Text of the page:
a full card of 120 riders for the Veterans race
22 . TAROT [countable] a small piece of thick stiff paper with a special picture on one side, that is put down in a pattern in order to tell someone what will happen in their future
23 . TOOL [countable] technical a tool that is similar to a comb and is used for combing, cleaning, and preparing wool or cotton for ↑ spin ning
⇨ hold all the cards at ↑ hold 1 (30), ⇨ play the race/nationalist/environmentalist etc card at ↑ play 1 (14), ⇨ stack the cards at ↑ stack 2 (4)
• • •
COLLOCATIONS (for Meaning 1)
■ types of card
▪ an identity/ID card (=one that proves who you are)
All US citizens must carry an identity card.
▪ a membership card
Do you have a library membership card?
▪ a student card
Entrance is free if you have a student card.
▪ a medical card (=one that proves who you are when you change doctors)
You will need to bring your medical card.
▪ an appointment card (=one with your appointments on)
The dentist gave me a new appointment card.
▪ a swipe card (=one that you slide through a machine in order to open a door)
Swipe cards are used to enhance security.
▪ a smart card (=one with an electronic part that records information)
Keeping medical records on small plastic smart cards seems to be a success.
▪ a sim card (=one in a mobile phone that allows you to use a network)
You may need a new sim card when you travel abroad.
▪ a donor card (=one that shows you want your organs to be given to someone when you die)
We want to encourage more people to carry a donor card.
▪ carry a card (=have one with you)
Motorists could soon be forced to carry an ID card.
▪ flash a card (=show one very quickly)
He flashed his ID card at the guard and walked straight in.
• • •
COLLOCATIONS (for Meaning 2)
■ types of card
▪ a credit card (=one you use to buy things and pay later)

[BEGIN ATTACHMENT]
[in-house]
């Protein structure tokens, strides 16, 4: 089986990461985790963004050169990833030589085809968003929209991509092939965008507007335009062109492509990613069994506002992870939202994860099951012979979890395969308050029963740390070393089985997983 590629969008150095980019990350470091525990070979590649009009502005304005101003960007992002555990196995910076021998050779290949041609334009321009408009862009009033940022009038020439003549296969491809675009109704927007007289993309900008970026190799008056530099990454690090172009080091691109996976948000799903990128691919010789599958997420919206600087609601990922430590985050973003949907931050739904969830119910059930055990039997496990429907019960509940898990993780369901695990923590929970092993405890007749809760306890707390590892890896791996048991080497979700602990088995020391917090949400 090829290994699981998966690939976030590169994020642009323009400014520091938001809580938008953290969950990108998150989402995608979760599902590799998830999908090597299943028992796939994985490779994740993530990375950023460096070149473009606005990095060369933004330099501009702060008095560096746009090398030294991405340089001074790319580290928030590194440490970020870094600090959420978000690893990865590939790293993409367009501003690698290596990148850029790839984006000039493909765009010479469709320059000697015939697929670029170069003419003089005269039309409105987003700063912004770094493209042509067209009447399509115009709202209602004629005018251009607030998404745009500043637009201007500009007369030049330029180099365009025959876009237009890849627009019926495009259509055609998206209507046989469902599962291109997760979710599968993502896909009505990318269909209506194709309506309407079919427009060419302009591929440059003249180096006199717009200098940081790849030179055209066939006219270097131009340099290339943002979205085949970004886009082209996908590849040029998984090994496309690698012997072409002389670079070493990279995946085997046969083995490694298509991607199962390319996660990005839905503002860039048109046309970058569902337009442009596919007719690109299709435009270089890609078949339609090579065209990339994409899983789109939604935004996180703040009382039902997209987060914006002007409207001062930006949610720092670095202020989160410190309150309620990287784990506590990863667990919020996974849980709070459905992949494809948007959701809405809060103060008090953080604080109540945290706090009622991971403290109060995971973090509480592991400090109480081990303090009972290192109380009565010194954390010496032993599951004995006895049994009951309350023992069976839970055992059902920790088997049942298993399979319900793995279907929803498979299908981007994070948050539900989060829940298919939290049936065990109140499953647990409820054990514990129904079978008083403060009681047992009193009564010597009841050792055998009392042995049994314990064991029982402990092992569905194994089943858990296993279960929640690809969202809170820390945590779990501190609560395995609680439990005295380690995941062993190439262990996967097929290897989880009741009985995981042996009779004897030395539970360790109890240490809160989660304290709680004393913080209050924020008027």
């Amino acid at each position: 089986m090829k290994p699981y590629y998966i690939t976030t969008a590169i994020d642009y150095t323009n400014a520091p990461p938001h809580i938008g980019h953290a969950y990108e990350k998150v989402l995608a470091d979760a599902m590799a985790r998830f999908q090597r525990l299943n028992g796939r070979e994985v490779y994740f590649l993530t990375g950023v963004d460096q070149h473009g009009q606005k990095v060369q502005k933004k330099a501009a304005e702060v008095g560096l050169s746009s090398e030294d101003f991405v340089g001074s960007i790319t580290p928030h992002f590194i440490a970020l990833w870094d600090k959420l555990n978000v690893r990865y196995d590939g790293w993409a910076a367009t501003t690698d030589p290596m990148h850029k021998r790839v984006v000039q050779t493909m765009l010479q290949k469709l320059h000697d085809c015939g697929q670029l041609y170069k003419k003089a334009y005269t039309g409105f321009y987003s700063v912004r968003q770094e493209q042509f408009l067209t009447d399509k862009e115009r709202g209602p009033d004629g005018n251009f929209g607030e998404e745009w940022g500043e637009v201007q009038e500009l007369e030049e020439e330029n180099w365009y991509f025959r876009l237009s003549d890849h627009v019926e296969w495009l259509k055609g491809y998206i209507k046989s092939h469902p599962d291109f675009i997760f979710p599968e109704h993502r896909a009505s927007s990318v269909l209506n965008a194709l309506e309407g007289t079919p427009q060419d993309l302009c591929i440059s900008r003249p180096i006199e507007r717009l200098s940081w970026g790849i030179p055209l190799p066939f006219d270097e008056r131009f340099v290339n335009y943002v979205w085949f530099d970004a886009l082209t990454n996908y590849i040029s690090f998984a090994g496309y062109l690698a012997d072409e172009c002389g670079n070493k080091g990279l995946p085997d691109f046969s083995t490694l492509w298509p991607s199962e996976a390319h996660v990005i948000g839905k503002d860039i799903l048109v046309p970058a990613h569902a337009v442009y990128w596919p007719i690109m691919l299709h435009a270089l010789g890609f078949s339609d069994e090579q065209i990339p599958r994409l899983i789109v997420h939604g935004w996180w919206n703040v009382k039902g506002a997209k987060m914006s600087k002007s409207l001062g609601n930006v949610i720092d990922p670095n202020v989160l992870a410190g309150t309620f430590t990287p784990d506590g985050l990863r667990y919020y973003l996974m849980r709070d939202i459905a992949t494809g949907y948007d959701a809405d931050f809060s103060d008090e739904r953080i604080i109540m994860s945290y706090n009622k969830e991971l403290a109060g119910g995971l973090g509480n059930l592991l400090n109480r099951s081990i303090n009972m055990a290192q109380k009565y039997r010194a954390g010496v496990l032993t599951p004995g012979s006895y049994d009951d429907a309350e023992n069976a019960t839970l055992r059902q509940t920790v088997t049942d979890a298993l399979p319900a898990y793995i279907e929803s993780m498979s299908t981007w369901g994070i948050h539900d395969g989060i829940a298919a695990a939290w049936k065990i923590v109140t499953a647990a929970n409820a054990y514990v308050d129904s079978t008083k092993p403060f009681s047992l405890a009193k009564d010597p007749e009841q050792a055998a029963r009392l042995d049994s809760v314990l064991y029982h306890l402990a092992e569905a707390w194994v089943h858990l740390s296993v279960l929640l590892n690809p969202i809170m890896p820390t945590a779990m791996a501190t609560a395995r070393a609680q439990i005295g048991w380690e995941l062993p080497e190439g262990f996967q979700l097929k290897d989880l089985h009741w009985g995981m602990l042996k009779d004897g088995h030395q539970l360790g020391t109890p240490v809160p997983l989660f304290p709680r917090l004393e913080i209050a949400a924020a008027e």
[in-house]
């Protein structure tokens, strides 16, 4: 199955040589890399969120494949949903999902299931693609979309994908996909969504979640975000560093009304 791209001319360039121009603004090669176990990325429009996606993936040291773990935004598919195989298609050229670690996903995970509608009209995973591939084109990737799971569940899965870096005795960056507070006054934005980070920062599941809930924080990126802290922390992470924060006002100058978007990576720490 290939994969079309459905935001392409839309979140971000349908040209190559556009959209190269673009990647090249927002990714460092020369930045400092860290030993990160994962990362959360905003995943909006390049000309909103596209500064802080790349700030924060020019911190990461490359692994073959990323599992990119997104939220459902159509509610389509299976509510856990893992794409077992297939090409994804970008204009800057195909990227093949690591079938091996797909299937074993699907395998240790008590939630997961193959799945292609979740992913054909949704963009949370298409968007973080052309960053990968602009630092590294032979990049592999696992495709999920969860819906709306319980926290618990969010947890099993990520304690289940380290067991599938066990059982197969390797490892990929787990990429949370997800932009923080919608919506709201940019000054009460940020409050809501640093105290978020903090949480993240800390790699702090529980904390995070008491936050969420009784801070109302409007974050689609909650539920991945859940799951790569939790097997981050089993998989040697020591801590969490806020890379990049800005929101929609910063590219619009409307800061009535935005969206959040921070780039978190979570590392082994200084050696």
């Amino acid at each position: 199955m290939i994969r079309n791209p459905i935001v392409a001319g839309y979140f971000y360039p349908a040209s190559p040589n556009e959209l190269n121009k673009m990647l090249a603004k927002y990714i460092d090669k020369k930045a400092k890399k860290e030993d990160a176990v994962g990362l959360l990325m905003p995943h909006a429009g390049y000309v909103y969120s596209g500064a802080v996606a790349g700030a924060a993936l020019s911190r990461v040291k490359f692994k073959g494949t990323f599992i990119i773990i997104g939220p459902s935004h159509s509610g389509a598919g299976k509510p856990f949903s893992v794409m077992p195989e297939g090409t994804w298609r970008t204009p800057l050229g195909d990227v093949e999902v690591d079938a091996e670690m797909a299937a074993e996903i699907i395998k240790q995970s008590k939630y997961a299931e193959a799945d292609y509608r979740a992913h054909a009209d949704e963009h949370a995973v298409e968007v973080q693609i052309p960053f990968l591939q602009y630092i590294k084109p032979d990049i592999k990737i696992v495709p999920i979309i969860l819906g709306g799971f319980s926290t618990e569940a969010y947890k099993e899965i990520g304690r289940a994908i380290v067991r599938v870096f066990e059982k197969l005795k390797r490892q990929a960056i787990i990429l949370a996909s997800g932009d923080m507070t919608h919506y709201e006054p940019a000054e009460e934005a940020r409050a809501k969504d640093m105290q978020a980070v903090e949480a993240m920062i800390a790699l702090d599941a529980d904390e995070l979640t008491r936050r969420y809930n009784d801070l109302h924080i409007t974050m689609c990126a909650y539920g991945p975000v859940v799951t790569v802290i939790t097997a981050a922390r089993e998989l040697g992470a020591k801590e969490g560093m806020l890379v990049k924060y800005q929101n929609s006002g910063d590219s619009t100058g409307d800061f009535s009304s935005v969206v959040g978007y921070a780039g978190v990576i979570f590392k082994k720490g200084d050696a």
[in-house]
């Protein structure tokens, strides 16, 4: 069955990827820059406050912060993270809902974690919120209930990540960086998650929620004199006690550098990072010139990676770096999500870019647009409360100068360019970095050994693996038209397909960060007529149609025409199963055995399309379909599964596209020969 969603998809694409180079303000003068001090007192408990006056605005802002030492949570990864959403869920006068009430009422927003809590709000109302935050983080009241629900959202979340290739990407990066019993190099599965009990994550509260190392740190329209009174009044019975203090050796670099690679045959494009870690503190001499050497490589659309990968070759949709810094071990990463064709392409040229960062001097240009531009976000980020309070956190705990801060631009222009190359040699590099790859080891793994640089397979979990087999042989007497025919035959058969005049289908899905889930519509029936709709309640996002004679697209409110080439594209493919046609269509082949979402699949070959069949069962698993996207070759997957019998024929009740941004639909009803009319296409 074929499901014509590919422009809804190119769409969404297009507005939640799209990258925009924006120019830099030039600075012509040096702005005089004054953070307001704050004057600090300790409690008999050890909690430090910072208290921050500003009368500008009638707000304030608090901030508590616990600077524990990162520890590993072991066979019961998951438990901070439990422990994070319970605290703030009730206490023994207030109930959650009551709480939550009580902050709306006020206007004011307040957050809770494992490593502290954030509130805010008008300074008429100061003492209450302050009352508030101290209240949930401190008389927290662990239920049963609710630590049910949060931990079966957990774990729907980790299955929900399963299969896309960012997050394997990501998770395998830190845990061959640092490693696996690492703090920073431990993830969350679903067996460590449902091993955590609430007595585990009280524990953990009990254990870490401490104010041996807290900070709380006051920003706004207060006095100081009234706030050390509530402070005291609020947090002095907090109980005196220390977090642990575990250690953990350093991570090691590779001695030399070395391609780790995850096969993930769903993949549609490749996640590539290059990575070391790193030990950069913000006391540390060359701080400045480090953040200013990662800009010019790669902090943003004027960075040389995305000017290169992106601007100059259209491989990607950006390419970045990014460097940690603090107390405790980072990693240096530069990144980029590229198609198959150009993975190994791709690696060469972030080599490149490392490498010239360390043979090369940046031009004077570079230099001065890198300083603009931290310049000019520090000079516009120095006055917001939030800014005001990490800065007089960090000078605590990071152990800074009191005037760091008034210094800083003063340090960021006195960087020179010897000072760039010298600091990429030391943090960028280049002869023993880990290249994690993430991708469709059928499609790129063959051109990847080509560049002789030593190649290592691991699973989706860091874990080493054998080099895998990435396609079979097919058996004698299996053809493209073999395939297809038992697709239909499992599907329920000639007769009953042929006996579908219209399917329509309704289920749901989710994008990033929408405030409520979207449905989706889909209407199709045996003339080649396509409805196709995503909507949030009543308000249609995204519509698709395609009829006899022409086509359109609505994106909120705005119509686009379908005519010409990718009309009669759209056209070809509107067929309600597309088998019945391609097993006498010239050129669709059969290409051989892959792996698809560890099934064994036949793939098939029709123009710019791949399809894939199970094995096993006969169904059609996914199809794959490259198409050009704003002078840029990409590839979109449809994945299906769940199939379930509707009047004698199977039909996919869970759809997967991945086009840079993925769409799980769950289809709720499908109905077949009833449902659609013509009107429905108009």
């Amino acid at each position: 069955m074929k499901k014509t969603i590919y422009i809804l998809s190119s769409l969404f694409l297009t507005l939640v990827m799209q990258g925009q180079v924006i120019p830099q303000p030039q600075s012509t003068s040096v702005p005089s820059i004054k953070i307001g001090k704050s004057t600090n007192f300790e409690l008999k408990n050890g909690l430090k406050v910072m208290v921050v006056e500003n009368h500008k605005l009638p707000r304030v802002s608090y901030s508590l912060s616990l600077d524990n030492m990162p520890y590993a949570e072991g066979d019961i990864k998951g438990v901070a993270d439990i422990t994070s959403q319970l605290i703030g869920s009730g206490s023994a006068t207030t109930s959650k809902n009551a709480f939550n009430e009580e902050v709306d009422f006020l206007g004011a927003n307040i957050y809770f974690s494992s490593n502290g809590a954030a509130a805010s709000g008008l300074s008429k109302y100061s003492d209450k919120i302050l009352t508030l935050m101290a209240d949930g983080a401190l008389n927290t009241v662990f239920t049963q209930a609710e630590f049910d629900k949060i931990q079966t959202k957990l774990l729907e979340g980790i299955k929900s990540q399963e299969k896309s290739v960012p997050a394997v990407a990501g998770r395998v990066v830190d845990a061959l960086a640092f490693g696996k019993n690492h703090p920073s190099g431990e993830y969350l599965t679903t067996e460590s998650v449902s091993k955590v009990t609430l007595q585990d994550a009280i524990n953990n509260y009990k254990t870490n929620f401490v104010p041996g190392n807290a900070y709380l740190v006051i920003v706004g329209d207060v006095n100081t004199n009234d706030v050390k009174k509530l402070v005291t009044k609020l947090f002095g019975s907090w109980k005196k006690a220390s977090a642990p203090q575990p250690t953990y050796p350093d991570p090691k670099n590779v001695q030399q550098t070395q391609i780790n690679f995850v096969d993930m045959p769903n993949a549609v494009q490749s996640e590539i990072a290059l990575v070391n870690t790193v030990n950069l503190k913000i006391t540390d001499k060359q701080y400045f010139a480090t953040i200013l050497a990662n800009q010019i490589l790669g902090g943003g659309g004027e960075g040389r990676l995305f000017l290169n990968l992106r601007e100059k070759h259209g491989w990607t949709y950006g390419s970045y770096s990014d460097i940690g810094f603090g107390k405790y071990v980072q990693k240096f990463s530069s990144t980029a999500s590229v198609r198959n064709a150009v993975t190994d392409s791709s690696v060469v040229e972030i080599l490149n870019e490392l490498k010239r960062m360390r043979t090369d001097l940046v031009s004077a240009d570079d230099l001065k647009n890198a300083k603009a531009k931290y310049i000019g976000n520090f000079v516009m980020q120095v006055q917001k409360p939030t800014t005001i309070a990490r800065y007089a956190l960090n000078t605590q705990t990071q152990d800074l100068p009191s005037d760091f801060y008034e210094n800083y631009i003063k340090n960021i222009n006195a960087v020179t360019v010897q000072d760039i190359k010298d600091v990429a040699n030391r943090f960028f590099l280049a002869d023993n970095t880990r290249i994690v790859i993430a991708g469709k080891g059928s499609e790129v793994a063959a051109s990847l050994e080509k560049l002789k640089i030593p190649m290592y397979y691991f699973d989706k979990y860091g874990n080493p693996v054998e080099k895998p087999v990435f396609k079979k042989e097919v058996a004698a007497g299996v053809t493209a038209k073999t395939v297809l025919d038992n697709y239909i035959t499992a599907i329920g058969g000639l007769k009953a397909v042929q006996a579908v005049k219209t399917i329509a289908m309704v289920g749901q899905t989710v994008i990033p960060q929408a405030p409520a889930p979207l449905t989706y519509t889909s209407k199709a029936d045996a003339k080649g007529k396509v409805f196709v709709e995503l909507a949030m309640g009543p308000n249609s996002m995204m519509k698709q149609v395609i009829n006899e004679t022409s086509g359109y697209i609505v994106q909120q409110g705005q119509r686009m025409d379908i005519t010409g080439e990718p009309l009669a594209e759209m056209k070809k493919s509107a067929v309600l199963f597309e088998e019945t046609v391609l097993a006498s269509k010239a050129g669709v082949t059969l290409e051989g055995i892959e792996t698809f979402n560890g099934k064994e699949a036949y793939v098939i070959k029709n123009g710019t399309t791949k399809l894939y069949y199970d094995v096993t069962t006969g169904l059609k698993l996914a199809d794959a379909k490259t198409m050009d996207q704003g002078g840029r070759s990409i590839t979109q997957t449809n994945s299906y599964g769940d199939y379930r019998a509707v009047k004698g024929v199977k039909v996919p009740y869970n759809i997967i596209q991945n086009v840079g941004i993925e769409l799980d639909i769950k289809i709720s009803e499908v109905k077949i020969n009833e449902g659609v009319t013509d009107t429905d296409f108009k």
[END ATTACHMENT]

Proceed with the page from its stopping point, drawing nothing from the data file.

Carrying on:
He had paid by credit card.
▪ a debit card ( also check card American English ) (=one you use to pay for things directly from your account)
The store only accepts debit cards.
▪ a cash card ( also an ATM card especially American English ) (=one you use to get cash from a machine)
You should report stolen cash cards immediately.
▪ a bank/cheque card British English (=one that you must show when you write a cheque)
Always keep your cheque book and cheque card separately.
▪ a charge/store card (=one that allows you to buy things from a particular shop and pay for them later)
Store cards often have high rates of interest.
▪ a phone card (=one that you can use in some public telephones)
You can use this phone card in several countries.
■ card + NOUN
▪ a card number
What's your card number?
▪ the card holder (=the person that a card belongs to)
1 in 10 store card holders owes more than £500.
▪ card fraud (=the illegal use of other people’s cards)
Many consumers are afraid of credit card fraud.
▪ card details (=the information that is on a card)
Hackers stole hundreds of people's card details.
▪ pay by card
Is it all right if I pay by card?
▪ put something on your card (=pay by credit card)
I’ll put the restaurant bill on my card.
▪ use your card
I don’t use a card if I can pay by cash.
▪ accept/take a card (=allow you to pay by card)
Big hotels will accept most cards.
II. card 2 BrE AmE verb [transitive]
[ Sense 1-2: Date: 1900-2000 ; Origin: ⇨ ↑ card 1 ]
[ Sense 3: Date: 1300-1400 ; Language: French ; Origin: carder , from Late Latin cardus 'thistle' ; because thistles were used for carding wool ]
1 . especially American English to ask someone to show a card proving that they are old enough to do something, especially to buy alcohol
2 . to show a red or yellow card to someone playing a sport such as football, to show that they have done something wrong
3 . to comb, clean, and prepare wool or cotton, before making cloth
Longman Dictionary of Contemporary English. Longman - Словарь современного английского языка. 2012